Does my website need an SSL and what does it mean?
SSL stands for ‘secure sockets layer’ and is a form of web security for websites, applications and eCommerce websites that handle sensitive information like personal details and card details. It creates a secure connection between a visitor’s web browser and the server that the website is hosted on.
HyperText Transfer Protocol Secure (HTTPS) is the secure version of HTTP, the protocol over which data is sent between your browser and the website you are connected to. Using HTTPS, both devices agree on a ‘code’ between them, and then scramble the messages using that code so that no-one in between can read them. This keeps your information safe and secure.
How can I see if a website has an SSL?
You will see HTTPS at the beginning of the website URL which is usually green and you will also notice a padlock icon which symbolises that the connection is secure. If you want to find out more information about the secure URL and who encrypts it, then you can click on the padlock icon and view the certificate information.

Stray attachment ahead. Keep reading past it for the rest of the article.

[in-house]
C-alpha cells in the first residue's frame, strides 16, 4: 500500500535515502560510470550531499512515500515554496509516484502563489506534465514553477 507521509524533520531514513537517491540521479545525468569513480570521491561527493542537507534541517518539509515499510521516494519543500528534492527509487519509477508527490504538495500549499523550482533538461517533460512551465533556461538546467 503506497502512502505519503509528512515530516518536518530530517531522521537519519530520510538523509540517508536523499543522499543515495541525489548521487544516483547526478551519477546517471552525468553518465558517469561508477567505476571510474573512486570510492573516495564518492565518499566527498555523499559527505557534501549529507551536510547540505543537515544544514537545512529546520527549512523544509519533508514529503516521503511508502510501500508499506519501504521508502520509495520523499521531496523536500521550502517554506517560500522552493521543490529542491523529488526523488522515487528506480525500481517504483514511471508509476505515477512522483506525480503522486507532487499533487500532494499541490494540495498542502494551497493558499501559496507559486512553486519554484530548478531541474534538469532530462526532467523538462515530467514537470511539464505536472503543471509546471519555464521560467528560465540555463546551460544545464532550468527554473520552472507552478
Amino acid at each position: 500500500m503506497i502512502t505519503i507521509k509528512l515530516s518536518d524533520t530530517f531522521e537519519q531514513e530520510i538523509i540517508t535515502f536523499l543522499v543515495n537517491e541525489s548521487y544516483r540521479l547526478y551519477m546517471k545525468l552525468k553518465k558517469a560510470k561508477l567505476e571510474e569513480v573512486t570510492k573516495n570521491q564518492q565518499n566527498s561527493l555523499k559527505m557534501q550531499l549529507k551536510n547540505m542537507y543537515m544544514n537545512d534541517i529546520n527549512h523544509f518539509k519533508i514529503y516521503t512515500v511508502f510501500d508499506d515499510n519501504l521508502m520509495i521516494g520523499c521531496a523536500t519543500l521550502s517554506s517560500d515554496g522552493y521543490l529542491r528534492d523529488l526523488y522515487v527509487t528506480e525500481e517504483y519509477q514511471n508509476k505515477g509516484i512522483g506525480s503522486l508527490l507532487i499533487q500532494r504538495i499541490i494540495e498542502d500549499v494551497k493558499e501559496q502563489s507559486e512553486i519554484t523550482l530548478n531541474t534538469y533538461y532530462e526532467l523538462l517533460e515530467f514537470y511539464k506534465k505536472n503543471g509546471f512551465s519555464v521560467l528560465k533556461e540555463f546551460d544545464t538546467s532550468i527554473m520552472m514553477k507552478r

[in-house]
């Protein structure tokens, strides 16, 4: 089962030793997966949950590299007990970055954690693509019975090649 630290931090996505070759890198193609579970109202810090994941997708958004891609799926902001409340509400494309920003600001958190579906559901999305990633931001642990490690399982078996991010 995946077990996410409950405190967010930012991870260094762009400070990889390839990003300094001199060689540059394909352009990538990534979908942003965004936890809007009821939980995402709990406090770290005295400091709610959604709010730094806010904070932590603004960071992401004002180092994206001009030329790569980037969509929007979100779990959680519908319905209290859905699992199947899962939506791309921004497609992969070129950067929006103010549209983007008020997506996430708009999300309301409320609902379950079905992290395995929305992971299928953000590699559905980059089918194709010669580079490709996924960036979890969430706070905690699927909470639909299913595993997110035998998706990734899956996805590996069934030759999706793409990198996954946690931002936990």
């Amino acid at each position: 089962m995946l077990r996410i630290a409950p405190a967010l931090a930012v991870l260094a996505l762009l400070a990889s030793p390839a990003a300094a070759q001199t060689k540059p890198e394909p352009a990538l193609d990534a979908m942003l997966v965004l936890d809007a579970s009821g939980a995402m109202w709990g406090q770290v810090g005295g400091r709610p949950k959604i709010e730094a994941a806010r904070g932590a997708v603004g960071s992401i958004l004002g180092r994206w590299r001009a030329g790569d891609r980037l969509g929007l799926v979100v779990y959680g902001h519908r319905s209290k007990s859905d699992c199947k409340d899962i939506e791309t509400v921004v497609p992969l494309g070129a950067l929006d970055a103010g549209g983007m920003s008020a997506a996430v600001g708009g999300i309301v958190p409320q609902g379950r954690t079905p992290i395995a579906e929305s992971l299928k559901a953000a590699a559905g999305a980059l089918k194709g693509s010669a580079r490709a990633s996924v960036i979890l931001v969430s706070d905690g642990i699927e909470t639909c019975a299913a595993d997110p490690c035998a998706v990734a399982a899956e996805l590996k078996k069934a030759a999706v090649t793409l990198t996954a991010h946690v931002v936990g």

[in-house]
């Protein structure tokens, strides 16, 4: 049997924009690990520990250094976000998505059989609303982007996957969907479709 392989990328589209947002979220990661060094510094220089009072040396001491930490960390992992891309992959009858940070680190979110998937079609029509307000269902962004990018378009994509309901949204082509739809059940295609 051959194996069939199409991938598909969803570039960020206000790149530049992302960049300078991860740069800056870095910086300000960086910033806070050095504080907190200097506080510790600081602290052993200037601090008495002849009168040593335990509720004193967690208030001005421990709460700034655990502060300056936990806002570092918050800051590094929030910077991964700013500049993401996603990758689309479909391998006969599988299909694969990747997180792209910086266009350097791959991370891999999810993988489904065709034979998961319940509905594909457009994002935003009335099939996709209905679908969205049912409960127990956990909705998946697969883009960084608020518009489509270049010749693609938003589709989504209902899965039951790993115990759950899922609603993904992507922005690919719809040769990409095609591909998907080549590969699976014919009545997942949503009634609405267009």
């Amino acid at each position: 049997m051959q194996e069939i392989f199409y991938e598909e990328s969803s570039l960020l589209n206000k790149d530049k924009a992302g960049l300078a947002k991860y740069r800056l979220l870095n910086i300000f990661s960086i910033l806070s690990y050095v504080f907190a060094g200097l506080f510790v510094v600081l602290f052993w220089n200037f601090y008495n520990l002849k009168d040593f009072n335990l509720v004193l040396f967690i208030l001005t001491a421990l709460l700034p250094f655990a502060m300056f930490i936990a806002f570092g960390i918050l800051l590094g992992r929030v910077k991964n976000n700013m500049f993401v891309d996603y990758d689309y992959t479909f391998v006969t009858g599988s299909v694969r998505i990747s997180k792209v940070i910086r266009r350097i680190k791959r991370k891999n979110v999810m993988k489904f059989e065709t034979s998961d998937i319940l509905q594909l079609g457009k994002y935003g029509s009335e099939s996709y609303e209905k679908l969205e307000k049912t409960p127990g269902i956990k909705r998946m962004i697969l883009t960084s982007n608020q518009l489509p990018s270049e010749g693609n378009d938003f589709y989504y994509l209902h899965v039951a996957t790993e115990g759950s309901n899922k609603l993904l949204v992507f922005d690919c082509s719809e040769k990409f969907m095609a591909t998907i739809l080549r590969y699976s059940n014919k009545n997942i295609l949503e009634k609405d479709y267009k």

Why should I put an SSL on my site? Do I really need one?
There are a few things to consider when deciding on whether you need an SSL for your website or not, a few of them are listed below.
- If a user sees a green padlock (over an ‘unsecure’ message) they are more likely to stay on your website.
- If you sell items online or users can sign up to your website, you should have an SSL installed for your insurance and peace of mind. It protects their personal data in transit.
- An SSL improves SEO (your search engine rankings). Google now boosts websites which are secure rather than websites which do not have SSLs. Even for the rankings on Google, it’s worth it.
- PCI Compliance. If your organisation requires PCI checks then you must have an SSL as part of a penetration test.
- ISO Compliance. If your company uses best practices by having ISO accreditations then you should have an SSL for data protection.